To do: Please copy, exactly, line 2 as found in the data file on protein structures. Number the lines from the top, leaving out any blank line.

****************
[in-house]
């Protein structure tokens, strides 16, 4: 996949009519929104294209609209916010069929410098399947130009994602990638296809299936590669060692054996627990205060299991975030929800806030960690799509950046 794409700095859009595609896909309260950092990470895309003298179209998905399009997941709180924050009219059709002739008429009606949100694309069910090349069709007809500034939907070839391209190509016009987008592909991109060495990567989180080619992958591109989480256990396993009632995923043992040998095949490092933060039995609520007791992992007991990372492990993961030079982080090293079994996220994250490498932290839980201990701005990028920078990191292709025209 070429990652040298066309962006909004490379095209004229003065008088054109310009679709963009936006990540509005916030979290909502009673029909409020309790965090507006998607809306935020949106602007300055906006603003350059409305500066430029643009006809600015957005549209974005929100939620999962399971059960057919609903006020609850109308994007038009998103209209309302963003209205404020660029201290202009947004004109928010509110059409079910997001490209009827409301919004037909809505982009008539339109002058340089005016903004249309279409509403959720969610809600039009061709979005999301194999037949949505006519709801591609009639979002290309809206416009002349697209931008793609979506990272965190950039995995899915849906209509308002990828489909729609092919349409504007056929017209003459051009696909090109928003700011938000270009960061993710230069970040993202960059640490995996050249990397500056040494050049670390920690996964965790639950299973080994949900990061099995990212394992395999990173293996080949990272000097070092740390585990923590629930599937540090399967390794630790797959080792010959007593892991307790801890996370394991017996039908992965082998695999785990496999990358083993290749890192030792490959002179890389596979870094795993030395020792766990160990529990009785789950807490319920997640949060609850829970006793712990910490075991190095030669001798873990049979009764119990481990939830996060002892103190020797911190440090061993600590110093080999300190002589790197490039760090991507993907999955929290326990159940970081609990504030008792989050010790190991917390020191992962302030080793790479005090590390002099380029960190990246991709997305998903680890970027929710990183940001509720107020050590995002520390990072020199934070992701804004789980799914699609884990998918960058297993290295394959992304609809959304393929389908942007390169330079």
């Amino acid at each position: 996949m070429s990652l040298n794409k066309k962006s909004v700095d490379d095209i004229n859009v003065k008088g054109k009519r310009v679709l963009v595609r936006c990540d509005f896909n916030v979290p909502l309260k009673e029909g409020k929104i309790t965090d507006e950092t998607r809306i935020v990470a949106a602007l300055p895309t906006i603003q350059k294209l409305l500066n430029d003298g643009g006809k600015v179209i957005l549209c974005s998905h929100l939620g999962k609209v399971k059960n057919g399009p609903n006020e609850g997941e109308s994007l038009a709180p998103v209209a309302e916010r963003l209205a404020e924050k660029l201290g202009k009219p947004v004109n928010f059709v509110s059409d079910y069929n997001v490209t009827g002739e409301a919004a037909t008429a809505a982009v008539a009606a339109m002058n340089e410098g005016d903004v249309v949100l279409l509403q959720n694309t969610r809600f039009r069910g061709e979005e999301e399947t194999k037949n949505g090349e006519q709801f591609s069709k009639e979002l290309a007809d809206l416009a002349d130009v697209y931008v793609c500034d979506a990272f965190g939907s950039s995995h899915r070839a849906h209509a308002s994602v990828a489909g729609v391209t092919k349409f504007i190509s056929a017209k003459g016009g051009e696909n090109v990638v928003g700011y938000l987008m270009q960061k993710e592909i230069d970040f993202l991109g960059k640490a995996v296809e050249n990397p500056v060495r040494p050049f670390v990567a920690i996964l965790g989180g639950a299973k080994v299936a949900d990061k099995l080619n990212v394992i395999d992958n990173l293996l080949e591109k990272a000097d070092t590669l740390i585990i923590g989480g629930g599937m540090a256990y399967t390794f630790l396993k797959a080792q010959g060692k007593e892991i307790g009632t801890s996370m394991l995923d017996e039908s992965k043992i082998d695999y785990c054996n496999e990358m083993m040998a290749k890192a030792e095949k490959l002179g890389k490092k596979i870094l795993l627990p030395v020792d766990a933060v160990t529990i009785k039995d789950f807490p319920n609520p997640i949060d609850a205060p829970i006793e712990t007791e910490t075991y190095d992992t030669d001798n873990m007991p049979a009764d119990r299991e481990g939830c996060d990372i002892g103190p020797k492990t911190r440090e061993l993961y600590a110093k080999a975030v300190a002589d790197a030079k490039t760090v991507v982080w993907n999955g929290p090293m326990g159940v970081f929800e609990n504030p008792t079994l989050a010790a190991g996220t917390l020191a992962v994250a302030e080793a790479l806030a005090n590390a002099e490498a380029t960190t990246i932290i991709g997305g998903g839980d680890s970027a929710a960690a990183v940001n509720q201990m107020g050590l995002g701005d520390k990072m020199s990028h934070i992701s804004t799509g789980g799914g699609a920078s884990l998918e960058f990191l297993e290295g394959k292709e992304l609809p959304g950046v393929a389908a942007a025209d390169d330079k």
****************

């Protein structure tokens, strides 16, 4: 996949009519929104294209609209916010069929410098399947130009994602990638296809299936590669060692054996627990205060299991975030929800806030960690799509950046 794409700095859009595609896909309260950092990470895309003298179209998905399009997941709180924050009219059709002739008429009606949100694309069910090349069709007809500034939907070839391209190509016009987008592909991109060495990567989180080619992958591109989480256990396993009632995923043992040998095949490092933060039995609520007791992992007991990372492990993961030079982080090293079994996220994250490498932290839980201990701005990028920078990191292709025209 070429990652040298066309962006909004490379095209004229003065008088054109310009679709963009936006990540509005916030979290909502009673029909409020309790965090507006998607809306935020949106602007300055906006603003350059409305500066430029643009006809600015957005549209974005929100939620999962399971059960057919609903006020609850109308994007038009998103209209309302963003209205404020660029201290202009947004004109928010509110059409079910997001490209009827409301919004037909809505982009008539339109002058340089005016903004249309279409509403959720969610809600039009061709979005999301194999037949949505006519709801591609009639979002290309809206416009002349697209931008793609979506990272965190950039995995899915849906209509308002990828489909729609092919349409504007056929017209003459051009696909090109928003700011938000270009960061993710230069970040993202960059640490995996050249990397500056040494050049670390920690996964965790639950299973080994949900990061099995990212394992395999990173293996080949990272000097070092740390585990923590629930599937540090399967390794630790797959080792010959007593892991307790801890996370394991017996039908992965082998695999785990496999990358083993290749890192030792490959002179890389596979870094795993030395020792766990160990529990009785789950807490319920997640949060609850829970006793712990910490075991190095030669001798873990049979009764119990481990939830996060002892103190020797911190440090061993600590110093080999300190002589790197490039760090991507993907999955929290326990159940970081609990504030008792989050010790190991917390020191992962302030080793790479005090590390002099380029960190990246991709997305998903680890970027929710990183940001509720107020050590995002520390990072020199934070992701804004789980799914699609884990998918960058297993290295394959992304609809959304393929389908942007390169330079």